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XML-RPC keeps chuggin along
By Dave Winer on Thursday, November 18, 2010 at 4:02 PM.

I saw this cartoon comparing SOAP to REST in the Hacker News firehose feed, and wondered why Fox-News-style politics has to be part of technology discussions. Where is the religion coming from? Don't people want to use the best tool for the job? Would people willingly take a big step backwards? The answer to the last question is absolutely yes. It happens so often.  permalink

A picture named xmlrpc.gifOkay first -- let me get this out of the way -- SOAP is a mess. That's a strong statement coming from one of the guys credited with designing it. But I left the design process early because I didn't like the mess the big companies were making. I was quite vocal about it.  permalink

But the first versions of SOAP were really simple and easy to implement. You could do a full implementation in a weekend. The later versions were so complicated that you could never finish an implementation. No matter how complete you thought it was, someone could throw a call at your server that it wouldn't understand. A cynical observer might think the big companies liked this aspect of SOAP because they could claim to be standard-compliant without all that inconvenient interop! :-) permalink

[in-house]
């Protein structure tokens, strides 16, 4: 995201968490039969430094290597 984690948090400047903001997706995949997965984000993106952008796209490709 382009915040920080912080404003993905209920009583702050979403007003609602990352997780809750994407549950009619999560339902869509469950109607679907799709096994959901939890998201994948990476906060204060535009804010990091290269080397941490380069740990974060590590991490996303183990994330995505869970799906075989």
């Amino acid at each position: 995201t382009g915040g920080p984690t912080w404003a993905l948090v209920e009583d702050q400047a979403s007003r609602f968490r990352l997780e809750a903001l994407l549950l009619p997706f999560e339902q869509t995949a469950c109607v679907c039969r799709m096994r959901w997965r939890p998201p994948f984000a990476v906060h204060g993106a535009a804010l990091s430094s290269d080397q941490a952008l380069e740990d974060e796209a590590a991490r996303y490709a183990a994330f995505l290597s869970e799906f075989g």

Luckily the simple version of SOAP was published, in 1998, and a vibrant community developed around it. There are implementations in all the major development environments. It's baked into Python and the Mac OS. And a set of APIs for blogging tools was developed and were very widely deployed. All the major blogging tools supported the protocol, including WordPress which is so popular these days. I host the XML-RPC site, and to this day it gets a lot of traffic. A lot of people are, very quietly, using it. permalink

So when people compare SOAP to REST, and not to XML-RPC I wonder if they know that REST is missing something that it should always have had, a standardized way of serializing structs, lists and scalars. That's something XML-RPC (and SOAP) have always had, and any discussion of these technologies should include that advantage relative to REST, which forces you to cook your own serialization with every API. permalink

Because other developers like them, I implement REST interfaces all the time, and have been doing it for years. Every time I have to re-implement a layer that's provided built-into XML-RPC and SOAP. True, there is no single SOAP, and I would never, unless forced to, choose to implement an API in SOAP. But XML-RPC is a whole other matter. It's simple, easy, and it interops.  permalink

The need for a common serialization was so great that people are dumping XML in favor of JSON to get it. And when they do it, they talk about the incomprehensible complexity of SOAP. Too bad, because XML-RPC never had that complexity. permalink

So come on engineers, stop being so Fox-like and open your eyes. Maybe we can do better than we have been doing.  permalink

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